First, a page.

Many trees and large shrubs were beginning their fruiting season, with only Buddleia in flower throughout July.

Early to midsummer herbaceous plants also started to run to seed, though a fall-off in species counts (43 at the lowest) was as much to do with conditions and personnel as what was actually out there. A range of particularly colourful species reached or maintained their peak – in particular Silverweed, Meadowsweet, Meadow Crane’s-bill, Yarrow, Bird’s-foot Trefoil, Tufted Vetch, the Clovers and Ribbed Melilot. The latter gave a spectacular display along the main path, with a rich honey scent on warm days.

Coming into flower in July or very late June were Soapwort, Great Willow-herb, Red Bartsia, Field Scabious, Teasel, Blue Sow-thistle, Enchanter’s Nightshade and Weld, which seems less abundant this year. More of the recently seeded patches flowered, giving new displays of Common Poppy, Common Chamomile and Wild Carrot. One such area gave a new reserve record – three or four very fine specimens of Bristly Ox-tongue. However we have searched in vain for last year’s Scarlet Pimpernel. This attractive little plant is normally an annual, so depends on favourable conditions to seed itself for the following year.  At St Nicks it hasn’t yet managed it, but watch this space.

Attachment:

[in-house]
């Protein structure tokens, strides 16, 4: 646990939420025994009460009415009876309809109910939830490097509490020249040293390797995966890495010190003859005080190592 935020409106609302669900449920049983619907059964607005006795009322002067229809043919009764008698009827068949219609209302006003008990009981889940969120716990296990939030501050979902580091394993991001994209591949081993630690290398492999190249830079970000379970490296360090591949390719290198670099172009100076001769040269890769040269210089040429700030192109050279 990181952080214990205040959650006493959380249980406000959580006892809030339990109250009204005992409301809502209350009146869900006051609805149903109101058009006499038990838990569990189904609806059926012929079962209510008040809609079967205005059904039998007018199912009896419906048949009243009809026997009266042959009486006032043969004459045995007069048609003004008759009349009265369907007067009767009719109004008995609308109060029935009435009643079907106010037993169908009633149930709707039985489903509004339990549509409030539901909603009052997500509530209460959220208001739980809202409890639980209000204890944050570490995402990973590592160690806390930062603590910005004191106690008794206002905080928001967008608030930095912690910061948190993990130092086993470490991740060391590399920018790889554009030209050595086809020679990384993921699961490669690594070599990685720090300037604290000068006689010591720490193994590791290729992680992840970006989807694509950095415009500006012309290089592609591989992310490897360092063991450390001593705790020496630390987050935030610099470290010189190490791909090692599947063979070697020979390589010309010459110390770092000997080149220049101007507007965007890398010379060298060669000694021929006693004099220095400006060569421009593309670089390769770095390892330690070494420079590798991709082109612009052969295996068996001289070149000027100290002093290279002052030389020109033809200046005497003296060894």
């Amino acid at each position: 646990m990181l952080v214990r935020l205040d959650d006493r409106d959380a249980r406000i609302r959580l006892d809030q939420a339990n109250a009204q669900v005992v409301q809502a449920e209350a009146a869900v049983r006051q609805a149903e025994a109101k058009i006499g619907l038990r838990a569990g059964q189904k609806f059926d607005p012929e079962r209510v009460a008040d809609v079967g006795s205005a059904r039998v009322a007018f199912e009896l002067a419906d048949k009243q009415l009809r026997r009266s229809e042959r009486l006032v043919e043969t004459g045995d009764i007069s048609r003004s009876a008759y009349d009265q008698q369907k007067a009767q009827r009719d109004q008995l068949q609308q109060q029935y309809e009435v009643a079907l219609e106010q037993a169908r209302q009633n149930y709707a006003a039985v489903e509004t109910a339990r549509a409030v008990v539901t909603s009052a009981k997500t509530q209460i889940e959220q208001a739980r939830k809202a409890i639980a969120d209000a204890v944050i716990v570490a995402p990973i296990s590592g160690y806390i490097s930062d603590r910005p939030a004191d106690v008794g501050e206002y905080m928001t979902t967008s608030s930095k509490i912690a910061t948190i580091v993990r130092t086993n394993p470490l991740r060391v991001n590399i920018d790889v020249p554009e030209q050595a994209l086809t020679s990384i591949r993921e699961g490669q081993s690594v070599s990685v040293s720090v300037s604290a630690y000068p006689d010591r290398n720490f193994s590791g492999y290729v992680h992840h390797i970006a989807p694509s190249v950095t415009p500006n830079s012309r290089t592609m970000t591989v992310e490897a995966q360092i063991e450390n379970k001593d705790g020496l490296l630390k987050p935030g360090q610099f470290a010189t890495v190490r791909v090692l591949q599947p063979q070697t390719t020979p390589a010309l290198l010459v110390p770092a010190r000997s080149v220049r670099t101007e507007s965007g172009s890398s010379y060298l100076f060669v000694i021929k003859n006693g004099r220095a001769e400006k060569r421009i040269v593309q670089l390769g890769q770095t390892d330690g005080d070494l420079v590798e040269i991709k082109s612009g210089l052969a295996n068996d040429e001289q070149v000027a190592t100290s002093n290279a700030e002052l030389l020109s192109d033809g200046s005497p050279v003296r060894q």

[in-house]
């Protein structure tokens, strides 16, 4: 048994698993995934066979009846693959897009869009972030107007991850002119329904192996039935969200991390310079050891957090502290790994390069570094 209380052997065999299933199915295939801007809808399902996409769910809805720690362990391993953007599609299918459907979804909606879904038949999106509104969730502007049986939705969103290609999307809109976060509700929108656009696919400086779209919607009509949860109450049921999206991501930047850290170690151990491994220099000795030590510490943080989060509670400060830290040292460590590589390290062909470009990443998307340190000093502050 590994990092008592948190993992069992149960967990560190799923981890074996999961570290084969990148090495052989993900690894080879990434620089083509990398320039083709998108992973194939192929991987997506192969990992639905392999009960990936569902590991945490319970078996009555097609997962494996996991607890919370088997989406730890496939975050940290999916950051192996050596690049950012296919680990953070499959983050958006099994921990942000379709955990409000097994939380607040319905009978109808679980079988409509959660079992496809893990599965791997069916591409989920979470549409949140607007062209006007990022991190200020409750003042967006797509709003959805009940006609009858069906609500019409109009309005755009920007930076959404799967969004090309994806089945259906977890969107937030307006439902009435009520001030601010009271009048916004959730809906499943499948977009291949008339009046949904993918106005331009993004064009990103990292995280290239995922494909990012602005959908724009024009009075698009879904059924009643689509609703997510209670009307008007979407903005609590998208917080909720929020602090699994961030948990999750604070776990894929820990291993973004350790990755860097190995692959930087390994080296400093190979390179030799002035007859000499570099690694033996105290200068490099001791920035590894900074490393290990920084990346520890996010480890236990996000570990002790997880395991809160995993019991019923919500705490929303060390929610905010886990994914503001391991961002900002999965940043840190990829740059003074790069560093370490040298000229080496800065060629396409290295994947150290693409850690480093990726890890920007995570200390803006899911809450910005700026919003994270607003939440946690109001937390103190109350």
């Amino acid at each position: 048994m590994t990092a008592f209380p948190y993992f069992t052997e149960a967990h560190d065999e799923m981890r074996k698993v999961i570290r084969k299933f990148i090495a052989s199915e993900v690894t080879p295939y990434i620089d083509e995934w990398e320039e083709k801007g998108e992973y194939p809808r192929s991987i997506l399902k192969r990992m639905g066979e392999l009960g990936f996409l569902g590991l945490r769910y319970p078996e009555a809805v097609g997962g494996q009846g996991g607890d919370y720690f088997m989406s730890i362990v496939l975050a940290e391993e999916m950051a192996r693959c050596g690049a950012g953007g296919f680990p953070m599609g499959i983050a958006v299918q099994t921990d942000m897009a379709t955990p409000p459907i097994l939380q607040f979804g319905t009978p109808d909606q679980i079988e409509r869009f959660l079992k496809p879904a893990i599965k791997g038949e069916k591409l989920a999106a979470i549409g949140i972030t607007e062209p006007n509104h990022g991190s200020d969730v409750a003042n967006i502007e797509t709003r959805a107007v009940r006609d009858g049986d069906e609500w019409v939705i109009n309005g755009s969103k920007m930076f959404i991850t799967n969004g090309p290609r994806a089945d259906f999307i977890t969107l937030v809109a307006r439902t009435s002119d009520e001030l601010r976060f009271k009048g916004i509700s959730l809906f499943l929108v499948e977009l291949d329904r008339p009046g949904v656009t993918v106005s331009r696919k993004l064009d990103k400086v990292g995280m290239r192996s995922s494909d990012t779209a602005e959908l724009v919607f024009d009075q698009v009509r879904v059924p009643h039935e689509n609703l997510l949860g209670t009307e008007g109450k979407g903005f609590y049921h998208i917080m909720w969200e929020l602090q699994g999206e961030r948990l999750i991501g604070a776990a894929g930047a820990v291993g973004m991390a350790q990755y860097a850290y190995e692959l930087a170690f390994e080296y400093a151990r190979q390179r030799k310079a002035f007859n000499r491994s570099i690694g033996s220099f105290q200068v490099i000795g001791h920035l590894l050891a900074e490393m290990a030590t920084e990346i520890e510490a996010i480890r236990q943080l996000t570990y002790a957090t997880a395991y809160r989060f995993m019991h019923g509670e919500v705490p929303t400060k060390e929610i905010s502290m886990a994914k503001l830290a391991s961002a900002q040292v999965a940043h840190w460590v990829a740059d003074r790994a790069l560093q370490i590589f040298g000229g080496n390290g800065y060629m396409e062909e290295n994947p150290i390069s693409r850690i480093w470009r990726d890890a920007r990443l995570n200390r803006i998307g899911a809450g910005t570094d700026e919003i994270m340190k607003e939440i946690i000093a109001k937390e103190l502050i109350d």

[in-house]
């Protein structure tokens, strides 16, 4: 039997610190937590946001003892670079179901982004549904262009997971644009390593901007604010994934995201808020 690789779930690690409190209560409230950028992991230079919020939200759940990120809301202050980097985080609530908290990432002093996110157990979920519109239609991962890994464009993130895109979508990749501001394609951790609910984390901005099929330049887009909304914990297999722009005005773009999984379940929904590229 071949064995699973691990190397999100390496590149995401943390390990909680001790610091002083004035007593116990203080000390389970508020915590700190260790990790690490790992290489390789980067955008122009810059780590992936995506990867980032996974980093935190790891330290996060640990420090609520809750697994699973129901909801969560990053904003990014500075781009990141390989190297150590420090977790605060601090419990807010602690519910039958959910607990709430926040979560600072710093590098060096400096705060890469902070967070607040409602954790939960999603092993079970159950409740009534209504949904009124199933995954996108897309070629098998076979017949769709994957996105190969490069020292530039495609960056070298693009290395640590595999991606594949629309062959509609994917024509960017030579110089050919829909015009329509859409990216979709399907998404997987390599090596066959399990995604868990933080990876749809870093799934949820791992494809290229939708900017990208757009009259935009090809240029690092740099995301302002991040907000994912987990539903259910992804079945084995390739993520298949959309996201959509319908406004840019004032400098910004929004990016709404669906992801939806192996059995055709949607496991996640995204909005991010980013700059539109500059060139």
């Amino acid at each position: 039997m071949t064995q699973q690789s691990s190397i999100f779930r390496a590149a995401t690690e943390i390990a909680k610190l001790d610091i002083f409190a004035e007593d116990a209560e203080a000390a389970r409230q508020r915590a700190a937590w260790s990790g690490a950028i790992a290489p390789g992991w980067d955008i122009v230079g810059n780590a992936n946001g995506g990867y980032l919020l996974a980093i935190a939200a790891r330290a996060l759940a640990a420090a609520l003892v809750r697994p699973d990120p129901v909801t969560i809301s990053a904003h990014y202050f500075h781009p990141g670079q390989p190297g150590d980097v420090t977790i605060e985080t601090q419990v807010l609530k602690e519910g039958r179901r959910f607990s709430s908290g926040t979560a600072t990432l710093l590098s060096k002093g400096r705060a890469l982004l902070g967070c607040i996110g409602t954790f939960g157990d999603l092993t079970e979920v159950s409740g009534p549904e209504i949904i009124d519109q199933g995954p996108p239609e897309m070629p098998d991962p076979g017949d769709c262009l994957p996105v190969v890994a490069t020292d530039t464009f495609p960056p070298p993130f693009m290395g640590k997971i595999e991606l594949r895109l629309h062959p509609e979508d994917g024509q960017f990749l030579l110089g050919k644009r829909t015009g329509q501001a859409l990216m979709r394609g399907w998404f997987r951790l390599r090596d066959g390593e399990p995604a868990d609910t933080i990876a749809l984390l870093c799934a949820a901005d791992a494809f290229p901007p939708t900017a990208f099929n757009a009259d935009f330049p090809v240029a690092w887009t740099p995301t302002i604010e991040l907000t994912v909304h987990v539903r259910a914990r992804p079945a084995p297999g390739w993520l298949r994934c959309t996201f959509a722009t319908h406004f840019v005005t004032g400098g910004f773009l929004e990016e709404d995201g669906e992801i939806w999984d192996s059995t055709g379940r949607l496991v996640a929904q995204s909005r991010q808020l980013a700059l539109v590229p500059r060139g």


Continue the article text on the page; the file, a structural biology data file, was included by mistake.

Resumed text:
Left: Bristly Oxtongue; right: Field Scabious

Left: Bristly Oxtongue; right: Field Scabious

Meanwhile a grass ID course held at the beginning of July confirmed previous records of Perennial Rye-grass, Crested Dog’s-tail, Tufted Hair-Grass, Red Fescue, Tall Fescue, False Oat-grass and Cock’s-foot, but left several of us tearing our hair as we attempted to apply our new knowledge independently.

Fungi

A little early in the season for fungi, but the regular Earthstar species (right above) made an appearance in the usual location, and fine specimens of Pleated Inkcap were found (left above)

Mammals

Left: Wood (Long-tailed) Mouse.. juvenile; right: Magpie and Rabbit.

Left: Wood (Long-tailed) Mouse.. juvenile; right: Magpie and Rabbit.

A juvenile Long-tailed Mouse (aka Wood Mouse) was an unusual find on the 19th, on a path passing near the Dragon Stones. This rodent is normally nocturnal, so maybe it had got a bit lost. It seemed healthy enough. Grey Squirrels were seen on the 5th and 19th and Rabbits (including juveniles) on the 5th and 26th.

All photos were taken at St Nicks during July 2017.

30 August 2017 | Categories: Wildwatch | Tags: blackcap, Chiffchaff, Earth Star fungus, Hoverfly, Long-tailed Mouse, Song Thrush, Whitethroat, wood mouse